The US Navy sailor immortalised in the iconic kissing photograph of himself and a woman after the end of World War II was declared, has died at the age of 95.
George Mendonsa passed away on Sunday after suffering with congestive heart failure – just days before his 96th birthday, his daughter Sharon Molleur told NBC News.
He had been living in an assisted living facility in Middletown, Rhode Island, with his wife of 70 years, Rita.
Mr Mendonsa’s image became one of the most recognisable in the country when he was captured kissing a woman in Times Square, New York, on 14 August 1945 – otherwise known as VJ Day, or the day that Japan officially surrendered to the United States in World War II.
The photo, captured by Alfred Eisenstaedt, was later published in Life Magazine with the caption ”VJ Day in Times Square”, and came to represent the euphoria Americans and people around the world felt about the ending of the Second World War.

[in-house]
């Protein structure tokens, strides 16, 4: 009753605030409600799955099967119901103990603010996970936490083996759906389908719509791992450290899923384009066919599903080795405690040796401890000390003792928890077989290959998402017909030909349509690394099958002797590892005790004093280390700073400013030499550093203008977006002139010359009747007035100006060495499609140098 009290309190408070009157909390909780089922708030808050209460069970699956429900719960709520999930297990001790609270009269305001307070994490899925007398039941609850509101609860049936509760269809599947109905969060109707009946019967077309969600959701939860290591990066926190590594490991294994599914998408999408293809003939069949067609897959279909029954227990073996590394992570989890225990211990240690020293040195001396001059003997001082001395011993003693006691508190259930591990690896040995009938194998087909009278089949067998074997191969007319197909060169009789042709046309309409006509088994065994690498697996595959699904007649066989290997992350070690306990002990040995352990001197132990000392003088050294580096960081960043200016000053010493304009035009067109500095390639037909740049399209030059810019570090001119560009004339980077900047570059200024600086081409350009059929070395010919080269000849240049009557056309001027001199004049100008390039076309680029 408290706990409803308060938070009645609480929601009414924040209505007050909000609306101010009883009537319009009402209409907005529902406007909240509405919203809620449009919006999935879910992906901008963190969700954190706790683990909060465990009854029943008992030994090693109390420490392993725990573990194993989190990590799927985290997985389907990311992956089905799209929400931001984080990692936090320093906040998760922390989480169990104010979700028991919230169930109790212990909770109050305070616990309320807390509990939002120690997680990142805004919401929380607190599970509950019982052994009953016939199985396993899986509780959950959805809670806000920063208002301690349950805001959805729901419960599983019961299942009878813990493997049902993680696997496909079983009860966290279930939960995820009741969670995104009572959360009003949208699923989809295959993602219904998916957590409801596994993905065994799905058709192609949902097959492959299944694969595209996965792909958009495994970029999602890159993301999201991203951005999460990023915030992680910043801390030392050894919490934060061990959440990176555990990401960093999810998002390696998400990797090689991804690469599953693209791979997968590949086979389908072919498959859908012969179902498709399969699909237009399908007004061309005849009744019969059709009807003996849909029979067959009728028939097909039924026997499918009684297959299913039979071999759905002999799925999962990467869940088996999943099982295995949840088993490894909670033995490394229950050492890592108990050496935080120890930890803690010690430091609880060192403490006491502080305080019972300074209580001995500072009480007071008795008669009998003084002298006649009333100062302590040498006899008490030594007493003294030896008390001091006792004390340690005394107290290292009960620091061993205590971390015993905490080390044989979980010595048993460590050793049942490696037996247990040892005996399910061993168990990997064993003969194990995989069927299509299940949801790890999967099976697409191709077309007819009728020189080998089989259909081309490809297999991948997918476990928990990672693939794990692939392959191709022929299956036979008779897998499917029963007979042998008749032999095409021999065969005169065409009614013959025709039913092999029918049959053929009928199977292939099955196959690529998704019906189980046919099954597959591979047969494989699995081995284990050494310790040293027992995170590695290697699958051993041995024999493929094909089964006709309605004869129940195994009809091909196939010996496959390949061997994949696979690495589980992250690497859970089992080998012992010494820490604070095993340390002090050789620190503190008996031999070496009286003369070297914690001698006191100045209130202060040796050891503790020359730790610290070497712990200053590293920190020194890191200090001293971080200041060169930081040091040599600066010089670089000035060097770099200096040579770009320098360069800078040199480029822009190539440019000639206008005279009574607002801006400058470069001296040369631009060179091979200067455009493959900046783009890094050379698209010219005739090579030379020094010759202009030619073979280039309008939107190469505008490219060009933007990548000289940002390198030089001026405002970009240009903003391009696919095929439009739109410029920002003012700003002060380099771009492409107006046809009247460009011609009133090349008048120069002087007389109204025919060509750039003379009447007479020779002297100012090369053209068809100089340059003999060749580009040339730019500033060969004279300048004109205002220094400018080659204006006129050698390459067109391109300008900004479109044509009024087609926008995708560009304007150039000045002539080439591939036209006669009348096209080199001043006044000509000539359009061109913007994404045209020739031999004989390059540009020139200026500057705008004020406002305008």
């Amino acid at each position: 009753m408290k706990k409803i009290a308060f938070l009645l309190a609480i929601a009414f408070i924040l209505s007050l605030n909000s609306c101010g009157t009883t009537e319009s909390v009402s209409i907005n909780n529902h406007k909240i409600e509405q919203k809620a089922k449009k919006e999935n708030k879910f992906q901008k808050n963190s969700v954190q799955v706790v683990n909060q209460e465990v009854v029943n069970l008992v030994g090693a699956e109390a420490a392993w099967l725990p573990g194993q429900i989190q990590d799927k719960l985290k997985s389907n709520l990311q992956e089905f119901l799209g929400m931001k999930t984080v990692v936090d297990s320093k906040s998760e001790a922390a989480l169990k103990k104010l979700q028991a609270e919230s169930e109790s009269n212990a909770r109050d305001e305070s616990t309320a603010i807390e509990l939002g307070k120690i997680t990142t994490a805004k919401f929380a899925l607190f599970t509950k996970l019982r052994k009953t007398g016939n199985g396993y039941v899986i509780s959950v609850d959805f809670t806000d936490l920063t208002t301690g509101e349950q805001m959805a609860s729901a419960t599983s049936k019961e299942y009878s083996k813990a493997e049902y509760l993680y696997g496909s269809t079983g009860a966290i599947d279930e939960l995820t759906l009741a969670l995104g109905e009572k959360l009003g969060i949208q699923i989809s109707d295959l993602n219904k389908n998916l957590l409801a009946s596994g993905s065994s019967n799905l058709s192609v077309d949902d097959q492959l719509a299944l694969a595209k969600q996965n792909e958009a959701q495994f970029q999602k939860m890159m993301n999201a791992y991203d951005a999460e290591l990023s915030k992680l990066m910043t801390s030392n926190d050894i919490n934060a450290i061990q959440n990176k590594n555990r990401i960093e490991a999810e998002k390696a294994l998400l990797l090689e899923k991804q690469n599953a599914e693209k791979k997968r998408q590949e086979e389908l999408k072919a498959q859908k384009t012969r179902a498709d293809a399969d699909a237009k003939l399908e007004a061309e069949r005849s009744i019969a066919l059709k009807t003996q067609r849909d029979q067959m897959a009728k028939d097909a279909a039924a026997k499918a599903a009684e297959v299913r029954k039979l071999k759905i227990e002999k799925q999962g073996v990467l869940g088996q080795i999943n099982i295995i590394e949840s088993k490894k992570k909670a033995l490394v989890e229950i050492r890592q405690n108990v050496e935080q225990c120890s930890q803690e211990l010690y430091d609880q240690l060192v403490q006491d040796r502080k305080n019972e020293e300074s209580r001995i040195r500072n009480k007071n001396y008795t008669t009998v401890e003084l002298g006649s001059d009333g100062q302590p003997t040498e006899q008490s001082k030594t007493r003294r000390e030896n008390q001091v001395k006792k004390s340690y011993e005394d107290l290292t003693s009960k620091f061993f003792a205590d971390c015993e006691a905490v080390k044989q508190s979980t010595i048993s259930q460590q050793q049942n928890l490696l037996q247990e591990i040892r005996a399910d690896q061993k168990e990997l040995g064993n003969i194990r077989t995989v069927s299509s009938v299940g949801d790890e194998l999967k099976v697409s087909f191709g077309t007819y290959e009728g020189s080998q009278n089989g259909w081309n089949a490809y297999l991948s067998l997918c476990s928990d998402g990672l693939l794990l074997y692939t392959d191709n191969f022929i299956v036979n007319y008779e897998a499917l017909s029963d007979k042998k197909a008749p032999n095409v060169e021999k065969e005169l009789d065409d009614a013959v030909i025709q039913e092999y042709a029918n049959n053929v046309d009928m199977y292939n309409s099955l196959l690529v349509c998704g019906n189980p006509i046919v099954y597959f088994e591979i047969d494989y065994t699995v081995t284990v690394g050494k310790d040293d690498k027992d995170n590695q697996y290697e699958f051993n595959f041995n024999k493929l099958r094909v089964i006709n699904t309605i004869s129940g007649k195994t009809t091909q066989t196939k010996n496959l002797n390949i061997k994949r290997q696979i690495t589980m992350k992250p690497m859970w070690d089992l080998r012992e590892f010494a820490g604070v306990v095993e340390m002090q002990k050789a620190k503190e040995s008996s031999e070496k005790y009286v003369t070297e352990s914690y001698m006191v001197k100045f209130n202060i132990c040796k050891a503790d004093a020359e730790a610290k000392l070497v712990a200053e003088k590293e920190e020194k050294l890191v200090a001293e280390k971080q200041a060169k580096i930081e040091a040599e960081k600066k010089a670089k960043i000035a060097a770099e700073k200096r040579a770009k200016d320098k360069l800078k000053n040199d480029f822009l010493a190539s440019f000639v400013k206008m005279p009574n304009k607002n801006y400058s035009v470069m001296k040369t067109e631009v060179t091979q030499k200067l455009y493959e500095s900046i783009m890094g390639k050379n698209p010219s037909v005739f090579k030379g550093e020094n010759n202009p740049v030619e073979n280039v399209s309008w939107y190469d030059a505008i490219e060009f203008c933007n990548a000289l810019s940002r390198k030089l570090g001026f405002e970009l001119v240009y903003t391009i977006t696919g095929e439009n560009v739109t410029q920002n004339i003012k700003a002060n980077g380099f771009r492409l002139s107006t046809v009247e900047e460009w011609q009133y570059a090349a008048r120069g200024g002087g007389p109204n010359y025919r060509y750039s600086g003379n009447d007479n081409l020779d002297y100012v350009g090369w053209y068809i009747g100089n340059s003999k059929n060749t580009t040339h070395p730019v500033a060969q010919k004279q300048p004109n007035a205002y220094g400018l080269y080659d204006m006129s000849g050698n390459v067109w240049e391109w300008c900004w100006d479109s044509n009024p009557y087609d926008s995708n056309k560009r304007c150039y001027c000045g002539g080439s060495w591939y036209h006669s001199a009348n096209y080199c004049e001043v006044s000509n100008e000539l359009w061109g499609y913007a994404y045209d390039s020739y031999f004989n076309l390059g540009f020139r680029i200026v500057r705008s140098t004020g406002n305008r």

However, for years, the identities of those in the picture were unknown – as Mr Eisenstaedt failed to record any information about his subjects when he took the photo of Mr Mendonsa spontaneously kissing the woman, later identified as Greta Zimmer Friedman.
Despite claiming that it was him pictured in the photo, it was many years before Mr Mendonsa was confirmed as the sailor in the picture through facial recognition, according to NBC News – an honour that was important to him.
“He was very proud of his service and the picture and what it stood for,” his daughter told the news outlet.
The same was true for Ms Friedman, who was working as a dental assistant at the time and who did not know Mr Mendonsa before he swept her into a kiss amidst the celebration.
The identities of both were eventually proven by historian Lawrence Verria, who wrote in his book The Kissing Sailor: The Mystery Behind the Photo that Ended World War II the people in the photo were Ms Friedman and Mr Mendonsa.
Ms Friedman died in 2016 at the age of 92.
Join our new commenting forum
Join thought-provoking conversations, follow other Independent readers and see their replies